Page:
A fellow in Scotland coined the name and invented that mirrored tube he called the kaleidoscope, an “observer of beautiful colors.” We don’t need his device to see swirls of beautiful colors that form our sensuous Guatemalan kaleidoscope all year.
Color, sound, aromas, tastes and touch are especially strong throughout Lent, from confetti and fireworks at the start, then through 40 days of solemn processions, rich bunting on buildings, deep-toned robes, crowded streets, Lenten foods, all culminating with Palm Sunday, Good Friday and the Easter weekend.
Intricate alfombras, carpets of flowers, greens and dyed sawdust that are laid before a holy procession, and then remade for the next shuffling column of penitents in purple robes, combine every tone and texture. No kaleidoscope is required to be dazzled by the hundreds of carpets created on the cobbled streets throughout the season.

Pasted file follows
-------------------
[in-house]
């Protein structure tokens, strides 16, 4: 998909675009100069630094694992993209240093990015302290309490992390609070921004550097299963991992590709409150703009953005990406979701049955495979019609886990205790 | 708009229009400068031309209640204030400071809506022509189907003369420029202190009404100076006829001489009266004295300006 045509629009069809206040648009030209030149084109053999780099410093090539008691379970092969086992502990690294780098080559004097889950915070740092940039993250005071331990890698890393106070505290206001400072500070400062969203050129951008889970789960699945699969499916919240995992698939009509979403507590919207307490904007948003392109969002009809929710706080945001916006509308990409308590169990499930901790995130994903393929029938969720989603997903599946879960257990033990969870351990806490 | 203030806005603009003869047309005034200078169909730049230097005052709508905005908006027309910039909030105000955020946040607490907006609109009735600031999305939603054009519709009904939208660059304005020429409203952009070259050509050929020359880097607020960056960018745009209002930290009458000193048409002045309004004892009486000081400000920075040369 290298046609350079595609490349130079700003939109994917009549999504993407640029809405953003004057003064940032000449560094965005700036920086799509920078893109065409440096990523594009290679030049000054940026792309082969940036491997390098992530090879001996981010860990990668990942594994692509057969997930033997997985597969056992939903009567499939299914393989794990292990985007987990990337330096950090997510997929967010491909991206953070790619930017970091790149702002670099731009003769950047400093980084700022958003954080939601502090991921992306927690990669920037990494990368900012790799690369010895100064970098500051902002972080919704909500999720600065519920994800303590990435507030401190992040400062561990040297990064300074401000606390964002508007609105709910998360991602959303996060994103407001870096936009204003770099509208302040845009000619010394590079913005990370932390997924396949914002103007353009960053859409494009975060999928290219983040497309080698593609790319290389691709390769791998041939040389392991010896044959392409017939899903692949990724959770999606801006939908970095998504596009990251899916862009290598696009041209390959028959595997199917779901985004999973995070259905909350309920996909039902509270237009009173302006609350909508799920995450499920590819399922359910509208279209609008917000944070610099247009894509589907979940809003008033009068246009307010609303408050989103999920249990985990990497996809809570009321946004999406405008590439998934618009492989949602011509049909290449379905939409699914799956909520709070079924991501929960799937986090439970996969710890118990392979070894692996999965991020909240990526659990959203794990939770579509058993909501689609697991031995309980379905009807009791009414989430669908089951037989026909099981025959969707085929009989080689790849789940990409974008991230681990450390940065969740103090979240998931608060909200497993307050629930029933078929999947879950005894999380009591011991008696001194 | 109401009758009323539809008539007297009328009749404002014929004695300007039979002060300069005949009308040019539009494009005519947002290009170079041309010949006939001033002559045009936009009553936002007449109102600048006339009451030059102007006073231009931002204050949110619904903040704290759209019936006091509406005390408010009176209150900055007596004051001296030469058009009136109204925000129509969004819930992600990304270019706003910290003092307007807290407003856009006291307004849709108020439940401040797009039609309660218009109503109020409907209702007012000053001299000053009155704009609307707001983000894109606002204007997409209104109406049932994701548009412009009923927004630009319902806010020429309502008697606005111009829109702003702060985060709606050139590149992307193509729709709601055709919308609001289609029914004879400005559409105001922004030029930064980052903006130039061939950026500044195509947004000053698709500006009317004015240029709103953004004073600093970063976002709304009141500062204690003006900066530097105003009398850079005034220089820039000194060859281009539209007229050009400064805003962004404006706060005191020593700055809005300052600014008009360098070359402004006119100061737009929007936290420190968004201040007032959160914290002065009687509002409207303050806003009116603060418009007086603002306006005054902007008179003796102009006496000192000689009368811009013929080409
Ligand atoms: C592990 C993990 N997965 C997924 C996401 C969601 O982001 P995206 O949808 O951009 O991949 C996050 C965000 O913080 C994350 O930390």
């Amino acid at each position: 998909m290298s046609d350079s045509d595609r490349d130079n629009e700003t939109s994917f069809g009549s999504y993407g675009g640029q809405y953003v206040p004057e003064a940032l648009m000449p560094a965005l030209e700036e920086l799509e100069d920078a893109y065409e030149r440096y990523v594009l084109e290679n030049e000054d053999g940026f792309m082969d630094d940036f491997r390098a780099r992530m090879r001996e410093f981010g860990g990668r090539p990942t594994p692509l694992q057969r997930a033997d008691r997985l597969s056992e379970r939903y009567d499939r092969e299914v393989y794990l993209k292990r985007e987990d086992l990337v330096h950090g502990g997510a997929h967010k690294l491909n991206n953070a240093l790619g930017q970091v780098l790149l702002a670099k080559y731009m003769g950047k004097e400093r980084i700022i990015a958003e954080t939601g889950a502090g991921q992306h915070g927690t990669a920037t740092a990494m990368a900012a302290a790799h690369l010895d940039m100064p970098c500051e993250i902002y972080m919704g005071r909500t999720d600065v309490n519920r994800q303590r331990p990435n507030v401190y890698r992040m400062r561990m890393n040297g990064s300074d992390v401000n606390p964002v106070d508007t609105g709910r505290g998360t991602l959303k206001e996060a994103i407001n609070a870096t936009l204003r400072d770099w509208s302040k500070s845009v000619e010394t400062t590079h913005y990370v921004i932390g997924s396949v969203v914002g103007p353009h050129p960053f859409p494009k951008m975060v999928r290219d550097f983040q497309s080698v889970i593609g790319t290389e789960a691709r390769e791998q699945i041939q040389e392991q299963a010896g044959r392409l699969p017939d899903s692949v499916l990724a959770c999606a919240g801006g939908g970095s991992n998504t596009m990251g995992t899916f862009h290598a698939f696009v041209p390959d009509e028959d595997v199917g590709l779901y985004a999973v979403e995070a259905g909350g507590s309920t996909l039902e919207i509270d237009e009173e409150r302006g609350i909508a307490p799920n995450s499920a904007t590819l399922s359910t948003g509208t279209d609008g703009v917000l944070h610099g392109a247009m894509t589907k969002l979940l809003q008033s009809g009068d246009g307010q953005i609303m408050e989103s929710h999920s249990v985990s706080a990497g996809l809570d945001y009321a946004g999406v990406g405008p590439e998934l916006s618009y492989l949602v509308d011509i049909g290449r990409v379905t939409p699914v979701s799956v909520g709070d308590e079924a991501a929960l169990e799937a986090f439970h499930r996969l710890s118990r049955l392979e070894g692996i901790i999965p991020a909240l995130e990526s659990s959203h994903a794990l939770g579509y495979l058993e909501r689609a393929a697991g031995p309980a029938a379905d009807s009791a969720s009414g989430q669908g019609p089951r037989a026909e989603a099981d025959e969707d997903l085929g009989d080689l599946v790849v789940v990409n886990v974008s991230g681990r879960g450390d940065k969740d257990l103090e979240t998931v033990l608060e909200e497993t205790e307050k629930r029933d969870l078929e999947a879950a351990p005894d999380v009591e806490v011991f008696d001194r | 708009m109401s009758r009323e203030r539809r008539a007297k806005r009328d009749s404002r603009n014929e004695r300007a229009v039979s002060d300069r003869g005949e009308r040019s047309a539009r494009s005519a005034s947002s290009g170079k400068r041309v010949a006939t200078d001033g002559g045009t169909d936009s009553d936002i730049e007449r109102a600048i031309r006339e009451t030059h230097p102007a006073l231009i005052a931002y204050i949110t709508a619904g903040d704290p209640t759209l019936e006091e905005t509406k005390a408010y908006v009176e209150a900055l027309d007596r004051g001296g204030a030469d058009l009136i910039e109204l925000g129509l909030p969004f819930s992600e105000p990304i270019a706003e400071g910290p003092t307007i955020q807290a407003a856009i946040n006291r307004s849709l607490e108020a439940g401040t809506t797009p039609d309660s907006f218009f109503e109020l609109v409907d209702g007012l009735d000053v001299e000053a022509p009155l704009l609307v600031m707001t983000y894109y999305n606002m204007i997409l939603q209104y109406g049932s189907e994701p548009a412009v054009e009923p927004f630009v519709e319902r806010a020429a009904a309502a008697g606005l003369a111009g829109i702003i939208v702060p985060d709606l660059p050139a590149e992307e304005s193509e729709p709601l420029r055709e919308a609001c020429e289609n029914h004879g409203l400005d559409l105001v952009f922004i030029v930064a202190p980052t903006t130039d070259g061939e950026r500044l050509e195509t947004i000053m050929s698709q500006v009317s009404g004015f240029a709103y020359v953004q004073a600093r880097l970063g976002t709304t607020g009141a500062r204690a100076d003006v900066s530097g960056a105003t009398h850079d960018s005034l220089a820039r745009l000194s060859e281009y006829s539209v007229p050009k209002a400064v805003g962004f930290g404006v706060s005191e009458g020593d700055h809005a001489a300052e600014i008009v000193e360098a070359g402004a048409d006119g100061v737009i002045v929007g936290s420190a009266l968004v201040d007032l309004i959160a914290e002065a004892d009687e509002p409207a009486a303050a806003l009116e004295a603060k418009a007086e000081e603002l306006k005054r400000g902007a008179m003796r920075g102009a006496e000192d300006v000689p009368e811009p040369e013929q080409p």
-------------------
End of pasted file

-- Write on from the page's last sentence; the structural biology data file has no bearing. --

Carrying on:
The Semana Santa kaleidoscope of Guatemala includes more than just the one sense of sight. Every sense becomes overwhelmed at procession time. The heavy incense, the doleful dirges, the traditional foods and the press of the crowds assault us with pungent odors, steady drumbeats, sharp tastes and close touch.
It’s almost too much.
Take some quiet moments between processions back at one’s home or hotel, or in a garden away from the intense assault on all senses.
Taste the acidic incense smoke in your mouth, feel the gritty dust kicked up by hundreds of shuffling feet. Breathe in the bittersweet smell of corozo, tan plumes from inside a large pod, an aroma that will stay with you as the fragrance of Lent in Guatemala.
You’ll hear in your dreams the funeral marches of the procession bands, which will continue in your lifetime travel memories. You’ll see the kaleidoscope colors again when you edit your pictures and remember what you and all your senses experienced.